Classroom countdown

POLK COUNTY -- Charlotte Fisher looked down one of the hallways in LaCreole Middle School in Dallas one day last week, started a stop watch and motioned to her fellow teachers to "let them in.&qu

POLK COUNTY -- Charlotte Fisher looked down one of the hallways in LaCreole Middle School in Dallas one day last week, started a stop watch and motioned to her fellow teachers to "let them in."

A flow of soon-to-be sixth-graders streamed through corridors toward their lockers as part of a drill -- they had 4 minutes to get it open, grab a pencil and make it to their assigned teacher's classroom.

Most students race-walk -- they've been told not to run. Student Jaret Stewart strolls almost leisurely to his locker, retrieves a pencil and walks into class.

As a fifth-grader at Whitworth Elementary School last year, Stewart said he won the right to have his own locker.

"I got to practice and stuff," he said, grinning as others fumble frantically with their combinations and seek help from volunteer aides.

Stewart and 200 other children in Dallas will make that leap from elementary to middle school. Stewart wasn't worried; his mom used to work here, so he already knows where everything is, he said.

For others, thank goodness for middle school orientation.

Last week, LaCreole and Talmadge Middle School in Independence held multi-day camps for incoming sixth-graders to demystify some of the intricacies and myths of junior high. Students

practiced opening lockers, learned how to use a day planner and where important offices were, and other school survival tips.

"I taught kindergarten for six years before coming here and it's kind of the same thing here, the anxiousness," Fisher, a sixth-grade teacher said. "We need the orientation ... I think there would be a lot of kids in tears on the first few days of school if we didn't have it."

Orientation for middle school students has run for many years in the neighboring Salem-Keizer School District. Both of Polk County's two non-West Salem middle schools started running their sessions four years ago.

The events aren't mandatory, but attendance is usually high. At Talmadge, 175 students showed up for the two-day "Cougar Camp."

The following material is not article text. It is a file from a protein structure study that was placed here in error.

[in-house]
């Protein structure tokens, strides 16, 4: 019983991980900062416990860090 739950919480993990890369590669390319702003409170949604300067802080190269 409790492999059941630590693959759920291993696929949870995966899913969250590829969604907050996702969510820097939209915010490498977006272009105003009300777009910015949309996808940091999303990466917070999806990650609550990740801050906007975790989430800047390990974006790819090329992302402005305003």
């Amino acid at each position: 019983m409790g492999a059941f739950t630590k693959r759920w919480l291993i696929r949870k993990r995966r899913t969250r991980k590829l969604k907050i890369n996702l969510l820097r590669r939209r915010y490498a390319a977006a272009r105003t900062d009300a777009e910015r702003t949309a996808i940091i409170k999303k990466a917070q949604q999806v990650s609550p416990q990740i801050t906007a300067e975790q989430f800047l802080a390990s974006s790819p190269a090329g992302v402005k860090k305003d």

"A new school is scary for them," said Perry LaBounty, principal of Talmadge. "You go from having six years in a self-contained, very supportive environment in an elementary school. Then it's on to a much bigger school, where you have multiple teachers and multiple classes. And really, the trauma for the parents is almost greater than for the kids."

Children went through icebreakers to introduce themselves to peers from different elementary schools and met teachers a few weeks early.

"It pays off for our teachers in that kids are more prepped, less anxious and ready to roll on that first day," said Christina Wonderly, Talmadge vice principal.

The students themselves seemed to find giving up part of their waning summer vacation worthwhile. Lakota Richardson of Dallas said she had never had a locker before and that it took her "a lot of tries" to get it open.

"I got it now," she said.

Alex Granera and Destiny Calvillo, two friends from Independence and now locker partners, said they were excited about meeting students who attended elementary schools other than theirs.

Lockers and homework -- "I heard we're going to get a lot" -- were some of Granera's biggest worries. Calvillo said it was weird now being the smallest students in school.

"In fifth grade, I was always the biggest and tallest person there," she said. "But the eighth-graders here are way bigger ... it's like I'm starting kindergarten all over again."

Back to School

Here is a schedule of when Polk County students report to school:


* Tuesday, Sept. 6 -- Grades K-9.

* Wednesday, Sept. 7 -- Grades 10-12.


* Tuesday, Sept. 6 -- Grades K-5, 6, 9.

* Wednesday, Sept. 7 -- Grades 7-8, 10-12.


* Tuesday, Sept. 6 -- Grades 9-12

* Thursday, Sept. 8 -- Grades K-8.


* Tuesday, Sept. 6 -- All Grades.


* Tuesday, Sept. 6 -- All Grades.


* Tuesday, Sept. 6 -- All Grades.


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